Yale. You either get "Pass" or "Honors". And you could probably fail a class, but I doubt that happens very often. Realistically, anyone who gets into Yale is probably going to put forth some effort, but there isn't a whole lot of pressure to go nuts. I mean, even if you get all "Pass" scores, you still graduated from freakin' Yale Law. I'd guess that getting a lot of "Honors" would give the top Yale students priority for the super prestegious clerkships, like working for a Supreme Court justice. But really, as long as you graduate and pass the bar (as over 94% do- which is actually disturbingly low [it really should be 100% on the first attempt] in my opinion considering the outrageously high GPA and LSAT scores of their student body) you'll have an enormous advantage over the graduates from almost every other law school.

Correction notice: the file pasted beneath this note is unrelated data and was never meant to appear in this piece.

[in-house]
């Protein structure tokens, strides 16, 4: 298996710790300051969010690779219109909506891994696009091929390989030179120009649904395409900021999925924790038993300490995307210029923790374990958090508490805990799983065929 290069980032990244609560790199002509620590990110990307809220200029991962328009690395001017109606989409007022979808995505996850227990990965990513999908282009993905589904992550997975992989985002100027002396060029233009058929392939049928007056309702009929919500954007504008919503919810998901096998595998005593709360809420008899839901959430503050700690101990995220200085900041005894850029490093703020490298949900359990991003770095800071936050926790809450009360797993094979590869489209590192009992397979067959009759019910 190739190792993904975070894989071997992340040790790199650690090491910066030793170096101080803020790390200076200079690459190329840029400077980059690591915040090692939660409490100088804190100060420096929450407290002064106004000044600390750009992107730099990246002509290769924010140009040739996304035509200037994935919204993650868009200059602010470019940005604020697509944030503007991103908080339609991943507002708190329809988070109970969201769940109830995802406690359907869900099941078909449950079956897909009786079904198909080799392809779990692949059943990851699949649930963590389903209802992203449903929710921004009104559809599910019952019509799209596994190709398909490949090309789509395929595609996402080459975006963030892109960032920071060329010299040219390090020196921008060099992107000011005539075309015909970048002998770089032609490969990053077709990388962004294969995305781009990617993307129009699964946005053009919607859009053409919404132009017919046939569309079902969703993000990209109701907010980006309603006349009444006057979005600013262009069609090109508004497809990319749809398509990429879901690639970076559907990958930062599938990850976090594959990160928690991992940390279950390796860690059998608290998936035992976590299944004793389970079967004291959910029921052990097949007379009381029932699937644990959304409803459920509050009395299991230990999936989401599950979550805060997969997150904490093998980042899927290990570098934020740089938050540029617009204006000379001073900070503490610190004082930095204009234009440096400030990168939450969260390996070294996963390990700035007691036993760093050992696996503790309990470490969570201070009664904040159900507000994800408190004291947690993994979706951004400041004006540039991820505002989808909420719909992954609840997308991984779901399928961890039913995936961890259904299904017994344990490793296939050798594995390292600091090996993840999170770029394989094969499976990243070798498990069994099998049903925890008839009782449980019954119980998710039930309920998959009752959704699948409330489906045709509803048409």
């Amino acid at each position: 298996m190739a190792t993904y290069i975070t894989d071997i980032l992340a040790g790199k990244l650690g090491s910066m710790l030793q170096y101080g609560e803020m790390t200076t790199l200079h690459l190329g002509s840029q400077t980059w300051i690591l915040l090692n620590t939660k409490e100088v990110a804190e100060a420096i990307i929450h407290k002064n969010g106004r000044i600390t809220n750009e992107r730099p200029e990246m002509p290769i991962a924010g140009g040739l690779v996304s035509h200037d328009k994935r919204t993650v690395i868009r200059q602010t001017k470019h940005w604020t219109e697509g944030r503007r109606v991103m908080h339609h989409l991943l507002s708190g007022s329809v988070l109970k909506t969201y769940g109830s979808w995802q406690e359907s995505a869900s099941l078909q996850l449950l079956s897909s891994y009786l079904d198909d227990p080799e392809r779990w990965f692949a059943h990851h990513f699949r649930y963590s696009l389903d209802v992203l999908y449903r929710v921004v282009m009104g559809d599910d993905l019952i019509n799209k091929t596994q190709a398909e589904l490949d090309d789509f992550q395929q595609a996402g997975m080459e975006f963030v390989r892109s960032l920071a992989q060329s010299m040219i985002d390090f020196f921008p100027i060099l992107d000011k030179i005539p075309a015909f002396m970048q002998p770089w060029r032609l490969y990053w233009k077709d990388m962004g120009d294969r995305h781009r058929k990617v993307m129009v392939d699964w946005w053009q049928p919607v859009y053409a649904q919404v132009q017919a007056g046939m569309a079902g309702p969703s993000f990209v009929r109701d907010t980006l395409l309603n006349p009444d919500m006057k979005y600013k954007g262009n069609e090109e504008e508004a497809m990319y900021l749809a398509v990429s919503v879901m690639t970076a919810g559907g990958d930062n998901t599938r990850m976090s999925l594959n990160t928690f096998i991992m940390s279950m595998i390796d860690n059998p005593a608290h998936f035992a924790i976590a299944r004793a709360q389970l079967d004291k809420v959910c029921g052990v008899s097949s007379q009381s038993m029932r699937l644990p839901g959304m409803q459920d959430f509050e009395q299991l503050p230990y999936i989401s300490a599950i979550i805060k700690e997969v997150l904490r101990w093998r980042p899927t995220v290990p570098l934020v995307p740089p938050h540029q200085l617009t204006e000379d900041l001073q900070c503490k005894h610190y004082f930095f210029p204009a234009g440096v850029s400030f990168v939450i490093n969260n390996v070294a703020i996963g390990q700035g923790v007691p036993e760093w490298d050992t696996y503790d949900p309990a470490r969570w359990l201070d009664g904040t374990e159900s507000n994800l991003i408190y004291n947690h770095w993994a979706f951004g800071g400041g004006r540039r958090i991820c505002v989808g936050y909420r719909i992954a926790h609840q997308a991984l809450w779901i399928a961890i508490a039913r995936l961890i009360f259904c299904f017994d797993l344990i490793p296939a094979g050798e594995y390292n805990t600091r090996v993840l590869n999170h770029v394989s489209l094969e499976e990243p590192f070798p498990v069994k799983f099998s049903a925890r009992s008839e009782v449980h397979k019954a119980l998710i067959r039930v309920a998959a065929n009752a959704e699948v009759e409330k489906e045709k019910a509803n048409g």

I think there's another college in CT that doesn't give letter grades, they have detailed comments instead. But that school ain't no Yale, so it probably hurts their graduates a lot, since there's no "top of the class" for the law firms to immediately whisk away to hundred plus grand jobs- they have to look hard to find out who's the best, and looking hard is very expensive compared to looking at a nice rank % or GPA number.
My understanding is that a curve simply defines where the median grade is. The score where you'll be in the top 50% of your class. So, every school that has a grade based ranking system has a curve (effectively). They just might not try to influence where that curve is.
So what I think you really want to know is "What are some law schools that have their curves set very high?" For those, you'll have to call 'em up and see if they'll tell you, or ask students. But even if the curve is 3.5, being at the bottom 25% of your class with a ~3.25 is not going to impress your prospective employers (unless you went to a top school).